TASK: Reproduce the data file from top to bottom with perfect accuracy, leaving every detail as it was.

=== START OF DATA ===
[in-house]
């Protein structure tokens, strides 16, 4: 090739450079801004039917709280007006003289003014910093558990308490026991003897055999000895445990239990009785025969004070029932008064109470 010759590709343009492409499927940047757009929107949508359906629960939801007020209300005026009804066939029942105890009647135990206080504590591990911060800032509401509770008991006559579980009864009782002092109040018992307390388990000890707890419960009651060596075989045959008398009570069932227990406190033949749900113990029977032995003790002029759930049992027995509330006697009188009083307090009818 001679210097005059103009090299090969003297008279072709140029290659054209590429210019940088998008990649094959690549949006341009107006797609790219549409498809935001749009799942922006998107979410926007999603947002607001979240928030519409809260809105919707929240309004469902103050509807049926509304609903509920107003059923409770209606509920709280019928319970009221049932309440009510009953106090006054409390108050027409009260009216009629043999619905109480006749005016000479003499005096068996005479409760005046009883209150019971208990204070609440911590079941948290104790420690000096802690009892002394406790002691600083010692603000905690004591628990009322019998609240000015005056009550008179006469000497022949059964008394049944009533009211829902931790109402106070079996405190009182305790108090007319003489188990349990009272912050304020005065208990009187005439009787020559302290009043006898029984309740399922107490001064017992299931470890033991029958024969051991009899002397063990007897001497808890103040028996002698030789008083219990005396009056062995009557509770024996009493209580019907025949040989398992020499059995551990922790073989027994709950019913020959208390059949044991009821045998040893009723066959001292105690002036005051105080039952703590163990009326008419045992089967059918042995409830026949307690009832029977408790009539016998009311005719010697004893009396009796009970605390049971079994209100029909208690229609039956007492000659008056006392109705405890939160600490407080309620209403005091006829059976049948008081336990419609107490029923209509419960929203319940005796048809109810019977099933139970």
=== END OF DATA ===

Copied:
[in-house]
């Protein structure tokens, strides 16, 4: 090739450079801004039917709280007006003289003014910093558990308490026991003897055999000895445990239990009785025969004070029932008064109470 010759590709343009492409499927940047757009929107949508359906629960939801007020209300005026009804066939029942105890009647135990206080504590591990911060800032509401509770008991006559579980009864009782002092109040018992307390388990000890707890419960009651060596075989045959008398009570069932227990406190033949749900113990029977032995003790002029759930049992027995509330006697009188009083307090009818 001679210097005059103009090299090969003297008279072709140029290659054209590429210019940088998008990649094959690549949006341009107006797609790219549409498809935001749009799942922006998107979410926007999603947002607001979240928030519409809260809105919707929240309004469902103050509807049926509304609903509920107003059923409770209606509920709280019928319970009221049932309440009510009953106090006054409390108050027409009260009216009629043999619905109480006749005016000479003499005096068996005479409760005046009883209150019971208990204070609440911590079941948290104790420690000096802690009892002394406790002691600083010692603000905690004591628990009322019998609240000015005056009550008179006469000497022949059964008394049944009533009211829902931790109402106070079996405190009182305790108090007319003489188990349990009272912050304020005065208990009187005439009787020559302290009043006898029984309740399922107490001064017992299931470890033991029958024969051991009899002397063990007897001497808890103040028996002698030789008083219990005396009056062995009557509770024996009493209580019907025949040989398992020499059995551990922790073989027994709950019913020959208390059949044991009821045998040893009723066959001292105690002036005051105080039952703590163990009326008419045992089967059918042995409830026949307690009832029977408790009539016998009311005719010697004893009396009796009970605390049971079994209100029909208690229609039956007492000659008056006392109705405890939160600490407080309620209403005091006829059976049948008081336990419609107490029923209509419960929203319940005796048809109810019977099933139970």